143 A Collaborative of Hospital Epidemiologists and the Community to Increase Hand Hygiene

Saturday, April 2, 2011
Trinity Ballroom (Hilton Anatole)
Carl Abraham, MD , Sackler School of Medicine, Jonesboro, AR
Background: Studies of hand washing with alcohol-based disinfectants in both the healthcare and home settings show a decrease in infection transmission. There has been a significant increase in community-onset skin and skin structure infections and colonization with methicillin-resistant Staphylococcus aureus (MRSA) throughout the United States. The prevalence of community-dwelling persons infected and/or colonized with MRSA in Northeast Arkansas is especially high. Infection control practitioners (ICPs) are equipped to educate the public. This education may result in benefits for both community-dwelling and hospitalized persons. This report describes a hospital-initiated, community-based intervention to increase hand hygiene education.

Objective: To assess the receptiveness of schools and community businesses and organizations to hand hygiene education.

Methods: The Department of Epidemiology of a tertiary care facility in Northeast Arkansas collaborated with local businesses, religious institutions, schools and civic groups in Jonesboro, Arkansas to educate the population (approximately 58,500) regarding the benefits of hand hygiene. The collaborative, which involved the Jonesboro Mayor’s Office, Office of the Governor of Arkansas, and Chamber of Commerce, was announced to television and print media on September 21, 2009. Children and adults attended free educational programs that emphasized the importance of proper hand hygiene. Children attended age-appropriate programs at school. Educational displays and alcohol-based disinfectant hand wipes (ADHW, Sani-Hands ALC®, Sani- Hands® for Kids®) were made available.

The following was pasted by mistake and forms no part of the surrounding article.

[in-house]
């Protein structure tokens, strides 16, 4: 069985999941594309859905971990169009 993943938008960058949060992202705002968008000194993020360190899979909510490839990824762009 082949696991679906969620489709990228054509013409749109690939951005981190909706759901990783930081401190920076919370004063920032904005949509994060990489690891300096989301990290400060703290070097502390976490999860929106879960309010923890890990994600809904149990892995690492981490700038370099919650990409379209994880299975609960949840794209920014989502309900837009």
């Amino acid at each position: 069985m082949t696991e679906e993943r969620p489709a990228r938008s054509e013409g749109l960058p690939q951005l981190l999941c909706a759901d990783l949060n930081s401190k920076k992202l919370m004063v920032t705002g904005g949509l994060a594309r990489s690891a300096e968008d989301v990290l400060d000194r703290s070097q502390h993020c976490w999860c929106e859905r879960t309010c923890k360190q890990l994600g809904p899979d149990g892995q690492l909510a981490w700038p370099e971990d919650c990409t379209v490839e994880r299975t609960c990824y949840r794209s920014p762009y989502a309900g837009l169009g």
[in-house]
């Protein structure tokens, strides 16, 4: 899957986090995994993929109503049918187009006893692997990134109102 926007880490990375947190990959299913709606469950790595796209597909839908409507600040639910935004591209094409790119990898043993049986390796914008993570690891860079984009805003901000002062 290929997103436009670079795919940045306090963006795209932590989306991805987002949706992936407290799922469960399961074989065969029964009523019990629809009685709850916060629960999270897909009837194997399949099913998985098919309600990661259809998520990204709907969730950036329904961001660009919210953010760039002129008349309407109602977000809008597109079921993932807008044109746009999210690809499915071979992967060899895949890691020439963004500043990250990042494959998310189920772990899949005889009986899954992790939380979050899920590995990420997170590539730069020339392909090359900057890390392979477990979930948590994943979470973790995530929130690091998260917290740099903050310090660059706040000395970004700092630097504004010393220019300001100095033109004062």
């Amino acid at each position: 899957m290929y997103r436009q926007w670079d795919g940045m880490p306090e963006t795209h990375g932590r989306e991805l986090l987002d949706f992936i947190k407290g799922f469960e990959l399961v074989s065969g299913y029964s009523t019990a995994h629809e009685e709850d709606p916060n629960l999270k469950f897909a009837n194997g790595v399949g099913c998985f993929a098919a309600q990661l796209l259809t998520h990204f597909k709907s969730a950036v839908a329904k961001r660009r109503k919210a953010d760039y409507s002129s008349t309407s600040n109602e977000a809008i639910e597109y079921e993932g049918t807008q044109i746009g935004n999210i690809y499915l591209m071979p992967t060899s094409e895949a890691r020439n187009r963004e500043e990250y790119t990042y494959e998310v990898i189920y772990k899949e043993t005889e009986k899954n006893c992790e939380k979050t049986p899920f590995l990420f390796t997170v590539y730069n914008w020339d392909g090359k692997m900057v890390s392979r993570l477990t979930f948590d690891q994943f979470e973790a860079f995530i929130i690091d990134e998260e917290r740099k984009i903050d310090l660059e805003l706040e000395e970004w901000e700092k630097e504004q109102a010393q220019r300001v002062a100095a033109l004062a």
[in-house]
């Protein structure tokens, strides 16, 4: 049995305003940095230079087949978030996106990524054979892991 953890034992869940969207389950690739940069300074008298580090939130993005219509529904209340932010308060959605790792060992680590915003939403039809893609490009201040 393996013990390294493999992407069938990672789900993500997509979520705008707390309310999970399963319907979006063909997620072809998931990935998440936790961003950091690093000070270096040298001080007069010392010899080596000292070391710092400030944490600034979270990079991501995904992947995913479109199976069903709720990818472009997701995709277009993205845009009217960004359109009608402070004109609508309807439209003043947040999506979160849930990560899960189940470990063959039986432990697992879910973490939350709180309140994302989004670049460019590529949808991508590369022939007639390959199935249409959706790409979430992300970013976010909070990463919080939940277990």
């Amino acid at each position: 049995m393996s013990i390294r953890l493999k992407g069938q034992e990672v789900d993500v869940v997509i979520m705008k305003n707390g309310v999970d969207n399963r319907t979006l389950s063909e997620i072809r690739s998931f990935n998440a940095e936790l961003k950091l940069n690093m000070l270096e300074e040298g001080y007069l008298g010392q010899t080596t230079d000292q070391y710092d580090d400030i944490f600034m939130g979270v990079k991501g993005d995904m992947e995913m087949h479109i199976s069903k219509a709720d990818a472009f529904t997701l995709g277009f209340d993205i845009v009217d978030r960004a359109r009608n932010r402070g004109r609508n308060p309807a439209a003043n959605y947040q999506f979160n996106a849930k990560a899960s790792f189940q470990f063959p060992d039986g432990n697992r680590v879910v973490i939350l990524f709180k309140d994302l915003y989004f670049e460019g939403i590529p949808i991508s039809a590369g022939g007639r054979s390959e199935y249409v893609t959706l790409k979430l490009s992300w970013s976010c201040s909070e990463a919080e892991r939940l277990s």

Results: From September, 2009 to January 2010, >10,500 persons attended a collaborative program. Of Jonesboro’s 3 school districts, all schools opted to participate, allowing ~ 9,900 students and teachers to attend a program. Twenty-nine programs were presented at businesses, places of worship and civic groups, with a total attendance of 1037 adults. A total of 158 stands with hand hygiene educational displays and ADHW were placed in schools, businesses, malls, restaurants, long-term care facilities, places of worship and government buildings.

Conclusions: Schools, places of worship, government agencies, civic groups and businesses were open to hand hygiene education when offered by a hospital epidemiology department that included an infectious diseases physician and ICPs. This collaborative reached a large number of persons (>10% of the local population). Educational displays and hand wipe dispensers were well-received in a multitude of settings. This collaborative showed that the hospital Department of Epidemiology and infection control practitioners are important sources of education and resources for community-based interventions. Further study is needed to assess the effectiveness of such a collaborative on colonization and infection rates.